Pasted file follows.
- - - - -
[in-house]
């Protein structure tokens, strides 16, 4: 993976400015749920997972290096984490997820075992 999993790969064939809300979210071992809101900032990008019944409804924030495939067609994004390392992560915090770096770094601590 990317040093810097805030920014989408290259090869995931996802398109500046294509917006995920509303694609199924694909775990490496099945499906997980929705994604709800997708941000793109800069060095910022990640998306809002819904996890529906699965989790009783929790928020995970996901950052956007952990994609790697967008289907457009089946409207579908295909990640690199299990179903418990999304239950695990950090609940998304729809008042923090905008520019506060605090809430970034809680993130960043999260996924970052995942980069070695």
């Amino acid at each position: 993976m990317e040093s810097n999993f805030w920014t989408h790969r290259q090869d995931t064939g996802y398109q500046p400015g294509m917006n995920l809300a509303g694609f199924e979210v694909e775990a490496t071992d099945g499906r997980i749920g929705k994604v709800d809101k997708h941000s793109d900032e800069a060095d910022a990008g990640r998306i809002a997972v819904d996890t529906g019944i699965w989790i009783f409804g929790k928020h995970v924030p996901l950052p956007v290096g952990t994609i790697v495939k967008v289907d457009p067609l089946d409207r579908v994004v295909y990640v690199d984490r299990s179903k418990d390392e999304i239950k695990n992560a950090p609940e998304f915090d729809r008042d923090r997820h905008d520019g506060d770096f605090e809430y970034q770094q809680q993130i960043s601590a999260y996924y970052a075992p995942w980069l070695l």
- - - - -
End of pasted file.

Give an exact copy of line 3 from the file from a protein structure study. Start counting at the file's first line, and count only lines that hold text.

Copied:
């Amino acid at each position: 993976m990317e040093s810097n999993f805030w920014t989408h790969r290259q090869d995931t064939g996802y398109q500046p400015g294509m917006n995920l809300a509303g694609f199924e979210v694909e775990a490496t071992d099945g499906r997980i749920g929705k994604v709800d809101k997708h941000s793109d900032e800069a060095d910022a990008g990640r998306i809002a997972v819904d996890t529906g019944i699965w989790i009783f409804g929790k928020h995970v924030p996901l950052p956007v290096g952990t994609i790697v495939k967008v289907d457009p067609l089946d409207r579908v994004v295909y990640v690199d984490r299990s179903k418990d390392e999304i239950k695990n992560a950090p609940e998304f915090d729809r008042d923090r997820h905008d520019g506060d770096f605090e809430y970034q770094q809680q993130i960043s601590a999260y996924y970052a075992p995942w980069l070695l």